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Wood Research and Technology

Holzforschung

Cellulose – Hemicelluloses – Lignin – Wood Extractives

Editor-in-Chief: Faix, Oskar

Editorial Board: Daniel, Geoffrey / Militz, Holger / Rosenau, Thomas / Salmen, Lennart / Sixta, Herbert / Vuorinen, Tapani / Argyropoulos, Dimitris S. / Balakshin, Yu / Barnett, J. R. / Burgert, Ingo / Rio, Jose C. / Evans, Robert / Evtuguin, Dmitry V. / Frazier, Charles E. / Fukushima, Kazuhiko / Gindl-Altmutter, Wolfgang / Glasser, W. G. / Holmbom, Bjarne / Isogai, Akira / Kadla, John F. / Koch, Gerald / Lachenal, Dominique / Laine, Christiane / Mansfield, Shawn D. / Morrell, J.J. / Niemz, Peter / Potthast, Antje / Ragauskas, Arthur J. / Ralph, John / Rice, Robert W. / Salin, Jarl-Gunnar / Schmitt, Uwe / Schultz, Tor P. / Sipilä, Jussi / Takano, Toshiyuki / Tamminen, Tarja / Theliander, Hans / Welling, Johannes / Willför, Stefan / Yoshihara, Hiroshi

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1437-434X
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Volume 66, Issue 4

Issues

Community analysis of preservative-treated southern pine (Pinus spp.) using terminal restriction fragment length polymorphism (T-RFLP) analysis. Part 1: Fungal field study

Grant T. Kirker / M. Lynn Prewitt / Tor P. Schultz / Susan V. Diehl
Published Online: 2011-11-29 | DOI: https://doi.org/10.1515/hf.2011.171

Abstract

The effects of chlorothalonil (CTN), butylated hydroxytoluene (BHT), and ammoniacal copper quat (ACQ-C) on the fungal community on southern yellow pine (SYP) were assessed using terminal restriction fragment length polymorphism (T-RFLP) analysis over 15 months. Field stakes, treated with 0.25 and 0.37% ACQ-C, 0.1 and 0.25% CTN, 2% BHT alone, 0.1 and 0.25% CTN combined with 2% BHT, and untreated controls, were installed in two field sites in Mississippi. Stakes were sampled at 90-day intervals and rated for decay damage. Fungal DNA was extracted and amplified by non-specific (total fungi) and specific (Basidiomycete) primers and processes for T-RFLP. a-Diversity (richness and diversity) and b-diversity (similarity between communities) were calculated by means of T-RFLP data. The presence of wood preservatives slowed the initial colonization of field stakes by total fungi, resulting in lower richness and diversity that increased over time; however, preservatives increased the richness and diversity of Basidiomycetes. The b-diversity of treated samples was less similar in the early stages of exposure (3–9 months), but coalesced over time into equilibrium communities that were similar to communities on untreated controls. Basidiomycete species compositions were different among treated samples while control communities shared more than 75% of their species. Correlations were found between depletion of 0.1% CTN and increasing fungal diversity, but no other significant correlations were found.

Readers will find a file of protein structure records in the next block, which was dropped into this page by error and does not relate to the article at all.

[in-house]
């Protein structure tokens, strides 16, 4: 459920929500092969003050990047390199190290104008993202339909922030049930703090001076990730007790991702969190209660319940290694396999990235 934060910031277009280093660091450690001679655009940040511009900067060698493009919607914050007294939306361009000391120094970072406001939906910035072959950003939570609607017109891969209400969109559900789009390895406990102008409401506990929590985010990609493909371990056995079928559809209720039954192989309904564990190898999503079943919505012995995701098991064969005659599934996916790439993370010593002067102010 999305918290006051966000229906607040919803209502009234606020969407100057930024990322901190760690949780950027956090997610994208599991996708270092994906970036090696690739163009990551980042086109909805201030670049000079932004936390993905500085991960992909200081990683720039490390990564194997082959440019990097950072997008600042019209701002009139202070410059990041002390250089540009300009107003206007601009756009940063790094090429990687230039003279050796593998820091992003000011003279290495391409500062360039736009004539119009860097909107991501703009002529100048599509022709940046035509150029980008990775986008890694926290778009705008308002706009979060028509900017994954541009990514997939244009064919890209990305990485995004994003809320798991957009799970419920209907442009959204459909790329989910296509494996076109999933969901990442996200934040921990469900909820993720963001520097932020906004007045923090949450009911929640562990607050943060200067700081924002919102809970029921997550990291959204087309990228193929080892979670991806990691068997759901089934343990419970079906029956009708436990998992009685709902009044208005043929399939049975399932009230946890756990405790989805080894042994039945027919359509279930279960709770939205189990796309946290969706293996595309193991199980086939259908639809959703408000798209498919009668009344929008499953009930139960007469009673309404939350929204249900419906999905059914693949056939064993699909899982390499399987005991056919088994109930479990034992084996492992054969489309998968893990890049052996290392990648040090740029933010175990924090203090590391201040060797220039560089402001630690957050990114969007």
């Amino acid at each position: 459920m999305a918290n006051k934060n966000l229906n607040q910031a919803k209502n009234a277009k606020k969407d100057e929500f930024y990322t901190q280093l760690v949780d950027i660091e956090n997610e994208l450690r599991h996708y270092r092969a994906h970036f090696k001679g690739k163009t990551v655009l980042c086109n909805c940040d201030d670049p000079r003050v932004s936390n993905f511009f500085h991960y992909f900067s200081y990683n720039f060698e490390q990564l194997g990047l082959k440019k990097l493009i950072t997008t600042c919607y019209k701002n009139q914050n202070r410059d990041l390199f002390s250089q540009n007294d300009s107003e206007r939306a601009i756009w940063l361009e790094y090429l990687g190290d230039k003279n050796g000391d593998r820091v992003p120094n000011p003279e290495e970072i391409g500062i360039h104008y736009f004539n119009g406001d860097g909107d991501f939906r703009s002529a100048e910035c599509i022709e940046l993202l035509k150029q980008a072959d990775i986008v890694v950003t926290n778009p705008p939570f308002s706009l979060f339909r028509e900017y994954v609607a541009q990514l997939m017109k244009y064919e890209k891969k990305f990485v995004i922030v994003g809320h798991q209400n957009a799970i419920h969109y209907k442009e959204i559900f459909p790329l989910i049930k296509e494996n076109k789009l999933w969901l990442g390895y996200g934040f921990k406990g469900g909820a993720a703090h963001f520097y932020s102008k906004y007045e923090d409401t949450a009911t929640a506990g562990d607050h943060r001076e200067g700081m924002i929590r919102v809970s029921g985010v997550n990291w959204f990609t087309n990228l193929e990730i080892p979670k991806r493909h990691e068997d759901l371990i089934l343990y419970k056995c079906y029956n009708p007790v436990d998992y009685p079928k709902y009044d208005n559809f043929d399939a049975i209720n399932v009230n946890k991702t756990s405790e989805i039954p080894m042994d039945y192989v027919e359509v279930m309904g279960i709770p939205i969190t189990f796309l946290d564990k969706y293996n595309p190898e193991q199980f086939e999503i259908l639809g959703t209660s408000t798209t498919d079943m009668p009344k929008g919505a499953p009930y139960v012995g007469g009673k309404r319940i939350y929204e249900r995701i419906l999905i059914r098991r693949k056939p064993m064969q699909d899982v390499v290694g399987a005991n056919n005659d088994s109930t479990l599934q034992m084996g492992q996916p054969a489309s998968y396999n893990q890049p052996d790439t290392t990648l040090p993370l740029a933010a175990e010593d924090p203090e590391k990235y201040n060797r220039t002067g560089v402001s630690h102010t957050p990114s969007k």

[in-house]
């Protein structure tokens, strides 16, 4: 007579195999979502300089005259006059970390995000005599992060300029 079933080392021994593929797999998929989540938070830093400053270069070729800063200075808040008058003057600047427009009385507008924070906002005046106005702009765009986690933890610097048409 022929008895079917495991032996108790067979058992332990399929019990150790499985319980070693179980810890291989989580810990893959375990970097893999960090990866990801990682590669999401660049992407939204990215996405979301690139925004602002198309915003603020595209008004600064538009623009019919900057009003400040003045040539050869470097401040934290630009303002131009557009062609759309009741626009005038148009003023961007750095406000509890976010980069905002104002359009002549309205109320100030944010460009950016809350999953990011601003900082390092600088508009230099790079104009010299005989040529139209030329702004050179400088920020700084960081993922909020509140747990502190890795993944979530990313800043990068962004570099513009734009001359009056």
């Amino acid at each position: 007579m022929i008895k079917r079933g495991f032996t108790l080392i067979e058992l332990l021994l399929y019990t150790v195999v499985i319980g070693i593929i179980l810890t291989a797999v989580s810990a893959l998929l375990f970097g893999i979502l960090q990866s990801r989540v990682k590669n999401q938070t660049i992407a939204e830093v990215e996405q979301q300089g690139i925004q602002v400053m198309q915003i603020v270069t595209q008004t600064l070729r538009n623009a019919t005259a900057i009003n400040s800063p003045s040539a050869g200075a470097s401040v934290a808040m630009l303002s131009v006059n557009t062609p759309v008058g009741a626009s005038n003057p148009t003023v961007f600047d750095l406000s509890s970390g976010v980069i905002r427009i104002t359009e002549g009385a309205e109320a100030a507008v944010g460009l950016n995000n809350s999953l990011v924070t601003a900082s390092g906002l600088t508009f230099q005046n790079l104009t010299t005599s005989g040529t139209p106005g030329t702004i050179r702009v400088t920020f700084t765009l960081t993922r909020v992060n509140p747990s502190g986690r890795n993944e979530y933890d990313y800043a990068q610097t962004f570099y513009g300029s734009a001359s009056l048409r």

Keywords: fungal community ecology; T-RFLP; wood colonization; wood decay

About the article

Corresponding author. Department of Forest Products, P.O. Box 9820, Mississippi State University, MS 39759, USA


Received: 2011-05-13

Accepted: 2011-10-19

Published Online: 2011-11-29

Published in Print: 2012-05-01


Citation Information: Holzforschung, Volume 66, Issue 4, Pages 521–527, ISSN (Online) 1437-434X, ISSN (Print) 0018-3830, DOI: https://doi.org/10.1515/hf.2011.171.

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Grant T. Kirker, Amy B. Bishell, Michelle A. Jusino, Jonathan M. Palmer, William J. Hickey, and Daniel L. Lindner
Frontiers in Microbiology, 2017, Volume 8

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